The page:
Signs That Your Trading Will Ruin Your Retirement - August 03, 2020
You have a significant retirement portfolio. You're an experienced investor. You've done pretty well at picking stocks. You probably even own a few of Zacks Top Retirement stock picks like:
AbbVie (ABBV), Amgen (AMGN) and Bristol Myers Squibb (BMY).
If this sounds like you, then here's a question: With your background and skills, should you manage your own retirement investments?
It could be a good idea - that is, if you are one of the very few investors who understands your own risk tolerance and can keep your emotions in check during chaotic market swings. However, if you're like the rest of us, there are likely more prudent ways to reach your retirement investing goals.
Active stock trading requires an altogether different investing philosophy and risk - reward understanding than building wealth for retirement.
Diversification vs. Stock Picking
Picking individual stocks has the potential for huge returns - but also carries a lot of risk, which is particularly hazardous when investing for retirement.
In fact, a study done by Hendrik Bessembinder revealed that only 4% of equities produced all of the stock market's gains over the last 90 years. All other stocks "broke even" with the increases of 38% canceled out by the losses of the bottom 58%.
Those numbers reinforce that, even if you are an experienced and talented stock picker, your chances of success over a long period are very slim.
Is Investing Success All In Your Mind?
Most people think they can make rational investment decisions, but research indicates the opposite is often true. Investors followed in a DALBAR study performed significantly worse than the S&P 500: For the 30 years between 1986 to 2015, the average investor earned just 3.66%, whereas the S&P 500 produced a 10.35% return.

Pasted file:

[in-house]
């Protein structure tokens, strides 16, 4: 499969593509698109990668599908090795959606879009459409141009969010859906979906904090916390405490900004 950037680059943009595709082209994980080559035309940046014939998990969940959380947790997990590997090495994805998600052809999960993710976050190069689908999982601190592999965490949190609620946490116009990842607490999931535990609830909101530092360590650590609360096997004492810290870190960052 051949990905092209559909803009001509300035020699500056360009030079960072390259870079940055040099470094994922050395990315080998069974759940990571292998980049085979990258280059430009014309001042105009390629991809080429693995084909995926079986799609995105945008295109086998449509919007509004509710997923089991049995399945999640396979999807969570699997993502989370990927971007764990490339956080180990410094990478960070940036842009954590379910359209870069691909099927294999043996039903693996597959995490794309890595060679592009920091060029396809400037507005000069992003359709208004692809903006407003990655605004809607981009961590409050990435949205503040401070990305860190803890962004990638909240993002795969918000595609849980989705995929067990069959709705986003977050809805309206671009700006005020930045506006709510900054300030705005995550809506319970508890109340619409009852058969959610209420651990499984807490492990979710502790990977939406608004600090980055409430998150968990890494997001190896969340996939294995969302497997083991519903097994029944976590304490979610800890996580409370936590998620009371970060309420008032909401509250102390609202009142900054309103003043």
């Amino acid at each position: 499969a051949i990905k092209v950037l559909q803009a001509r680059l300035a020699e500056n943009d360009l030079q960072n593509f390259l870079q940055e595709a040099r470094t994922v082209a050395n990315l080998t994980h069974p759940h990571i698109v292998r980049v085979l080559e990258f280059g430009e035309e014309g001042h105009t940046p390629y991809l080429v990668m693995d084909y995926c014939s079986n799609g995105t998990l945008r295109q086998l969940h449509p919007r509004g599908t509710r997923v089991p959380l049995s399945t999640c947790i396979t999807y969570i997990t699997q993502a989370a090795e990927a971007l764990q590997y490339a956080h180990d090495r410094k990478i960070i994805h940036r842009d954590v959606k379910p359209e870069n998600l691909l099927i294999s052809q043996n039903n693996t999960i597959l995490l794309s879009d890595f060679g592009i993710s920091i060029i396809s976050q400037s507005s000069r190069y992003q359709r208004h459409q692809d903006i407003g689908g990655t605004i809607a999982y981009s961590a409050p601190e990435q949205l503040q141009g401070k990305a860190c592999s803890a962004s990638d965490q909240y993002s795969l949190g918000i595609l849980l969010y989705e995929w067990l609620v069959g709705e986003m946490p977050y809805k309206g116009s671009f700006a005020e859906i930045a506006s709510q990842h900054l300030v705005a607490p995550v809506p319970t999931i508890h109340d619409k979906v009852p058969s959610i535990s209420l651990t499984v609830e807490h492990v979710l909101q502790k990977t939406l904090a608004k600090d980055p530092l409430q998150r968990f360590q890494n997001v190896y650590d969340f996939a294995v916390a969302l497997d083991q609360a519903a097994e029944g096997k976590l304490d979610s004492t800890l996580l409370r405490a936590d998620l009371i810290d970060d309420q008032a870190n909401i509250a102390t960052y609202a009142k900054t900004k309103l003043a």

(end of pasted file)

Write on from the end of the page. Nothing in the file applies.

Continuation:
It is worth noting that this period included the 1987 crash and enormous bear markets in 2000 and 2008, and the positively trending market of the 1990s as well.
An important takeaway of this study is that investors seem to underperform because they try to time volatile markets
Curiously, even experienced traders tend to underperform since they can't resist the emotional urge to make impulsive investment choices. They might be overly self-assured and miscalculate risk, get attached to a price target, or perceive a pattern that does not exist. This behavioral fallacy, over the long-term, can be disastrous with potential underperformance of a huge number of dollars disrupting your retirement.
The Bottom Line for Retirement Investors
Your retirement portfolio should be managed with a strategy of performance over decades - not days, weeks or quarters. Most self-directed investors tend to fall short when it comes to long-term results.
Does that mean you should give up trading? Not necessarily. One solution is to take 10% of your investable assets and trade to generate alpha and seek outsized returns.
But the point we're making here is that the money you have set aside for your retirement should be invested using a more conservative, long-term approach designed to produce reliable returns, so you can steadily build assets and achieve your retirement goals.
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AbbVie Inc. (ABBV): Free Stock Analysis Report
Bristol Myers Squibb Company (BMY): Free Stock Analysis Report
Amgen Inc. (AMGN): Free Stock Analysis Report
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The views and opinions expressed herein are the views and opinions of the author and do not necessarily reflect those of Nasdaq, Inc.